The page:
"The future ain't what it used to be."

Travel at the speed of light

G

Guest

Theoretically, no physical object can travel at the speed if light. yes? I reckon you can. Imagine, if you were to build a rob 1000km long. Build a tower on the moon that would support this rod. The rod would then, like a helicopter propeller, would be spun at 6000 rpm. The outer edges of the rod would be traveling at approx 314,000 km/sec.

Now the maths:

The rod, when spining will have a circumference of 3140 km. pie x 1000km. 6000 rpm = 100 rp(second). so, 3140 km x 100 per second = 314,000km/second.

So why the moon?
Basically any environment with reduced gravity will work. This is so that the rob will not break under its own weight. Weighis relative to gravity.

Comments:
Pleas feel free to enlighten me on any aspect of my idea that you either like or dislike. I am very interested in hearing any comments. thanx
 
How about a shorter rod rotating at a higher speed? Maybe this concept applies to a Black Holes: a very large object spinning so fast that its outer surface reaches light speed and emits electromagnet waves other than visible light. Hence, we don't see it but we can detect the UL, x-rays, gamma-rays, etc.
 
if you are matter , you cannot travel to the velocity of the ligh, but else yes.
IS POSSIBLE!!!!!!!!!!
 
3beat, your theory is interesting, but I don't think it could work. you would need a rod of infinite strength. This is because in order to get the end of the rod to accelarate, you have to acelerate the start point. it now takes time for the force of acceleration to propagate down the rod to the tip. after the tip begins to accelerate, and then reach relativistic velocities, the force differential along the rod in the direction of the tip increases. this causes the rod to bend, because it takes more force to accelarate the tip then the part of the rod closer to the start point. There is then the factor of centrifugal acceleration, the tendecy for the tip of the rod to pull away from the center of its arc. this would partially cancel the bending affect, because it pulls the bent rod from that state, via its outward pointing force vector. this seems to solve th problem of the bending, if it weren't for one thing - relativity (again). Einstien says that the curve relating the speed of light to the force required for acceleration is logarithmic. however, the curve relating the centrifugal acceleration to the tangential velocity is not. this means that the closer you get to a 186000 mile/sec tangential veloity, the more the bending force due to relativity overcomes the centrifugal straightening force.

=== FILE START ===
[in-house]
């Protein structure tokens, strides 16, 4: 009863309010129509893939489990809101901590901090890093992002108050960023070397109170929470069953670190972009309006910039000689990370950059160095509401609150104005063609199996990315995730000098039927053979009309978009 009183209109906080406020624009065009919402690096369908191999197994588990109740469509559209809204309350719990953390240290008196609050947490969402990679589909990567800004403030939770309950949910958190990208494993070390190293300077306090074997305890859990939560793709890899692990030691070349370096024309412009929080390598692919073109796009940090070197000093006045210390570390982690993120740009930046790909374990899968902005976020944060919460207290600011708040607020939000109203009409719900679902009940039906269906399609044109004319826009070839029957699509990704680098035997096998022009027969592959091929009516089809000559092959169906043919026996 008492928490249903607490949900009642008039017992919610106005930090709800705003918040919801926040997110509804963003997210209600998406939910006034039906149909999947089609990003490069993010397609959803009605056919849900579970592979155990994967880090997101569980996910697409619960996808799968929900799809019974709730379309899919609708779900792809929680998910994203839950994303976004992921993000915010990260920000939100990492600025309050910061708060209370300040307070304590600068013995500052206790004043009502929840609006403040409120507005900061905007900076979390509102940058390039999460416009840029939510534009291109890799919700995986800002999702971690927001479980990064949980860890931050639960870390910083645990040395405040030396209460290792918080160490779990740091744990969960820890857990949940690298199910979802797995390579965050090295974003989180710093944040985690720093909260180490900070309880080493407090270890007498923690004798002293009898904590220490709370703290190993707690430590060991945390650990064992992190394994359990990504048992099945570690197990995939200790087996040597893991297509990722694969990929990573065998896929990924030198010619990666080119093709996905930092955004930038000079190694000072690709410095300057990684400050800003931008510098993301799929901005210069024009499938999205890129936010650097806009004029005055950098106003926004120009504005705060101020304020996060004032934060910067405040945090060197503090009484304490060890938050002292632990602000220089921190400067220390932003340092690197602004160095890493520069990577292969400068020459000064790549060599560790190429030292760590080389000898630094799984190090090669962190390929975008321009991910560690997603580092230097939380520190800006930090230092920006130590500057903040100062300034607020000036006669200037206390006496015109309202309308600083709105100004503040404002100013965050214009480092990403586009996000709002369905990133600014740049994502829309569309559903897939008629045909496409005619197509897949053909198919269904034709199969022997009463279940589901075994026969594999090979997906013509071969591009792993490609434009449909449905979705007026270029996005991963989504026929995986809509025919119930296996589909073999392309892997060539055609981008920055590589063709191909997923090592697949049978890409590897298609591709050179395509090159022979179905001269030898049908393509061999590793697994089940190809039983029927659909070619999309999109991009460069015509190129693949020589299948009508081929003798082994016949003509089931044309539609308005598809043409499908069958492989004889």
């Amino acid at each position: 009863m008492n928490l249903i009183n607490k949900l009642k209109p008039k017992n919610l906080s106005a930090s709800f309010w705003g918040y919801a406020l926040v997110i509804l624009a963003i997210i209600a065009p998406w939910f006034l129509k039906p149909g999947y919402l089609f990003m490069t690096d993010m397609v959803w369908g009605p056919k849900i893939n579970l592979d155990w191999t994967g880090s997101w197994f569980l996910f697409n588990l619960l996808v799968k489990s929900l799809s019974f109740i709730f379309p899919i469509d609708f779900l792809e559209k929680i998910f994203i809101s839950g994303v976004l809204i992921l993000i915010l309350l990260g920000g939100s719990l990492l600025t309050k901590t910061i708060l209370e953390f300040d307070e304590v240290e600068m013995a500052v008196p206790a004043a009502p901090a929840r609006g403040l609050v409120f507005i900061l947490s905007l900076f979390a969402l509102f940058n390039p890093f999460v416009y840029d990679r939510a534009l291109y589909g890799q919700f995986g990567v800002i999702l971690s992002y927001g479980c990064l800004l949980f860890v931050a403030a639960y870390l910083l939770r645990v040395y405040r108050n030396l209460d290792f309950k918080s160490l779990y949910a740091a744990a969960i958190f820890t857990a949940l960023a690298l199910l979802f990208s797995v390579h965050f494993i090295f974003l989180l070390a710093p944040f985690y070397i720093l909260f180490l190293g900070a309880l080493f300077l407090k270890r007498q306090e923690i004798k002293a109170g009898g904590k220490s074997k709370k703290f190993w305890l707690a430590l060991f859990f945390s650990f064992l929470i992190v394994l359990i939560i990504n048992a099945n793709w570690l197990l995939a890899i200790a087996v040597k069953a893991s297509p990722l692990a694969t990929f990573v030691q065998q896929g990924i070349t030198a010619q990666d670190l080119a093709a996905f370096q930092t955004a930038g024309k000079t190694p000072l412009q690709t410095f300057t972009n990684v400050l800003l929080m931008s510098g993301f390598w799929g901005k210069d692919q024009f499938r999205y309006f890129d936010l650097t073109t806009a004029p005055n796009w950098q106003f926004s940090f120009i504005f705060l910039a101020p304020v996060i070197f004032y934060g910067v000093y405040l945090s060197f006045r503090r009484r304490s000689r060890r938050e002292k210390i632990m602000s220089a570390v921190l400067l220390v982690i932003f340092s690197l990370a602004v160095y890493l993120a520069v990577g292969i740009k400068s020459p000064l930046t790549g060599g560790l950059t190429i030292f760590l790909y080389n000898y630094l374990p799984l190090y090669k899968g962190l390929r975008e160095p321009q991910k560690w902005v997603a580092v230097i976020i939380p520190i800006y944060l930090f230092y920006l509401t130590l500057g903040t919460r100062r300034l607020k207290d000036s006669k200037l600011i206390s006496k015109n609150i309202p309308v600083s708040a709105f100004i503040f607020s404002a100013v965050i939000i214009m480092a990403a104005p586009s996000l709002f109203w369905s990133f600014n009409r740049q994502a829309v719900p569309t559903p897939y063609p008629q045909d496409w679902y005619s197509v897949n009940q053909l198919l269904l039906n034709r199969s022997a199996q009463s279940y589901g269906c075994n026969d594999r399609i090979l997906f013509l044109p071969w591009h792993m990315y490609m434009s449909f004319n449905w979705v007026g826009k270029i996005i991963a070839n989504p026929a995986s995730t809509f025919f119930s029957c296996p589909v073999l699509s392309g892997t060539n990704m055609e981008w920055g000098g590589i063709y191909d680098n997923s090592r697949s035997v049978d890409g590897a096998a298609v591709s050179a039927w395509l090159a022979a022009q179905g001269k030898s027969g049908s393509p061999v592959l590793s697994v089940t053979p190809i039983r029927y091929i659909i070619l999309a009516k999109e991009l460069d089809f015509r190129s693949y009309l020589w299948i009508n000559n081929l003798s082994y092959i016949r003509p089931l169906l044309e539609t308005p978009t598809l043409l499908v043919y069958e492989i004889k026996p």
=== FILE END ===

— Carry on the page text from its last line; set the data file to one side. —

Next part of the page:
now that i think of it however, this law of relativity was only used for uncurved spacetime - uh oh. the rod is not in an inertial frame however, because of its continuing centripetal acceleration. now i don't know what to do. I still don't think it could be done because of the unimaginably high tensile stresses that would be involved. the rod would snap before it reached light speed. I think...
 
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